Real estate mattersHousehold debt is expected to reach 1,300 trillion won ($1.2 trillion) by the end of the year. There is worrying talk about the colossal debt exploding in a catastrophy and taking a toll on real estate prices if the United States begins pulling in some of the easy liquidity it unleashed through quantitative easing as a result of the 2007-2008 global financial crisis.
Pressured by repeated danger warnings, the government this week will announce comprehensive measures to curb household debt including toughened terms for resale and regulations for banks extending group loans to consumers that obtained rights to apartments planned for construction.
Action is needed, but a gentle touch must be taken so as not to add confusion to the real estate market. Most importantly, authorities must draw up measures strictly based on the principle of supply-and-demand. There will always be demand for housing in popular neighborhoods in southern Seoul, the beach-view Haeundae district in Busan and Suseong district in Daegu.
Residences in Korea are not regarded merely as residential space, but as goods with value and one of the biggest investments a family will make. With per capita income at $30,000, people seek a certain living standard and consider traffic, education infrastructure and the environment in choosing homes. Korea is taking the same path Japan traversed a decade or two ago.
Japan’s real estate market has gone downhill since its bubble burst in the 1990s, but a close study shows a different phenomenon. Demand for better housing environments and new homes did not go away. New supplies in popular neighborhoods were immediately filled.
Demand for newer and better homes coupled with a low birth rate and aging society left many homes empty. Low birth rates have depressed overall housing demand. Homes in rural areas were left vacant when their aged occupants passed away. As people moved to new homes, older ones were abandoned. Abandoned homes reached over 9 million. Korea will see a similar phenomenon. People will continue to seek better environments. The number of abandoned homes will continue to grow.
The real estate market, therefore, needs to be strictly controlled. Supply must be enhanced in highly-sought areas through redevelopment. Consumer demand must be satisfied in order to ensure stability in the market.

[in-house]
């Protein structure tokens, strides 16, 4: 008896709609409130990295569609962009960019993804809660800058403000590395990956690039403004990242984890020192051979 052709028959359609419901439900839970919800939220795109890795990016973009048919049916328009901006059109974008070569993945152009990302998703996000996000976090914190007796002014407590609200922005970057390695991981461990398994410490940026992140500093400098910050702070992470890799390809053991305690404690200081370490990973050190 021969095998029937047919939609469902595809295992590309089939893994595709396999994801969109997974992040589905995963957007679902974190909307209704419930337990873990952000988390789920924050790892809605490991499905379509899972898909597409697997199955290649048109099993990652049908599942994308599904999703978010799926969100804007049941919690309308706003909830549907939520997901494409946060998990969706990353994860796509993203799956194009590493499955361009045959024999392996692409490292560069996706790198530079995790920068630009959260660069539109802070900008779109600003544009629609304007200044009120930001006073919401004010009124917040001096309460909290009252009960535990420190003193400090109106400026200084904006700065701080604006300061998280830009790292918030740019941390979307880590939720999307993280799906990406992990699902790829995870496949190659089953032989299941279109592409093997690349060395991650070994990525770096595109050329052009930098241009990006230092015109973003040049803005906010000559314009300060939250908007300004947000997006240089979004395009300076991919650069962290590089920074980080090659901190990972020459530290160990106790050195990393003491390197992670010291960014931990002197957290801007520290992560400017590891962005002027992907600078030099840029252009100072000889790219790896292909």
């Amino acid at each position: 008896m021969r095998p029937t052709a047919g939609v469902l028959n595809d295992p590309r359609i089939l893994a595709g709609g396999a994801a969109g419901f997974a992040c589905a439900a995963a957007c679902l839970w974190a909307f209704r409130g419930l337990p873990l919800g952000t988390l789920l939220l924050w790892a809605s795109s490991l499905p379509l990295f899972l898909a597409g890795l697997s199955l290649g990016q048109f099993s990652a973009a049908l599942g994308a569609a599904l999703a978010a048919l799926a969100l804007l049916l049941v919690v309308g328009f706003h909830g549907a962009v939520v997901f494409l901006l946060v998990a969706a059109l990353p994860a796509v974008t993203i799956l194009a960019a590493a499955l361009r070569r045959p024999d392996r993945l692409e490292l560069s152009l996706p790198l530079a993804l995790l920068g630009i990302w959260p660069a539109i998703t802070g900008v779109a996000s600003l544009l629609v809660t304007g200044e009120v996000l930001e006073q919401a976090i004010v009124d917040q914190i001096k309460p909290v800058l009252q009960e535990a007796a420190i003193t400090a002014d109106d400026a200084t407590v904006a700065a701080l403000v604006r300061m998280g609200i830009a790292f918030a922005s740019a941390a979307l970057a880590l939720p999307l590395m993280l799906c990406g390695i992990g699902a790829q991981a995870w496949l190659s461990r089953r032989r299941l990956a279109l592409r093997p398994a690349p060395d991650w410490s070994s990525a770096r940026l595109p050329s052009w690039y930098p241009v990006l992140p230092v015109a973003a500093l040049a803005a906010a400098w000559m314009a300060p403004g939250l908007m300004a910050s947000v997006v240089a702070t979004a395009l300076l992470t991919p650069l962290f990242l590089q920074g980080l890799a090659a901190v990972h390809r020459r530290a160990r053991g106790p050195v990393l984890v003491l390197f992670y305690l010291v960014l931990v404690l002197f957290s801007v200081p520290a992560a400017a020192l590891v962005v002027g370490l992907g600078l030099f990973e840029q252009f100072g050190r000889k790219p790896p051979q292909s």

Supply should be cut down in areas where demand is low. Authorities must first improve the environment through redevelopment to transform it into an inviting and appealing place to live. Then there is the need to worry about abandoned homes. Authorities must start with a plan that ensures Korea does not end up with deserted houses like Japan. The government could buy them to remodel and later rent them out. When homes are left deserted, they add burden to the supply and can degenerate into slums.
Most importantly, the cycle in the real estate market needs to be moderated. The government must stop volatility in policies. Throwing cold waters on signs of overheating and then bringing the market to a boiling point confuses consumers. Japan’s real estate market was killed beyond repair because of fickle policies. Authorities must be precise. Stifling demand in upscale and desired environments will only bring about side effects. It is best to accurately remove the causes of overheating.
Loosening of regulations on mortgages to stimulate the real estate market should be incrementally reversed. Ultimately, loans should be strictly based on the affordability, or debt paying ability, of the borrower. Loans that have exceeded 70 million won per household must be capped.
Speculative activities also need to be more thoroughly regulated. Illicit deals understating the sales price to cheat on taxes owed must be reined in. Short-term resale and unregistered sale for profit also must be restricted. Through such fine-tuning of policy, the real estate market can be normalized and led by real demand: that is, people seeking better living conditions.
Wealth inheritance through real estate also must be clamped down on. Authorities must slap heavy levies on parents’ purchasing expansive homes in the name of their offspring or renting them to their children or grandchildren cheaply. The housing market can right itself and thrive modestly through these practical actions.
JoongAng Ilbo, August 22, Page 28
*The author is an editorial writer of the JoongAng Ilbo.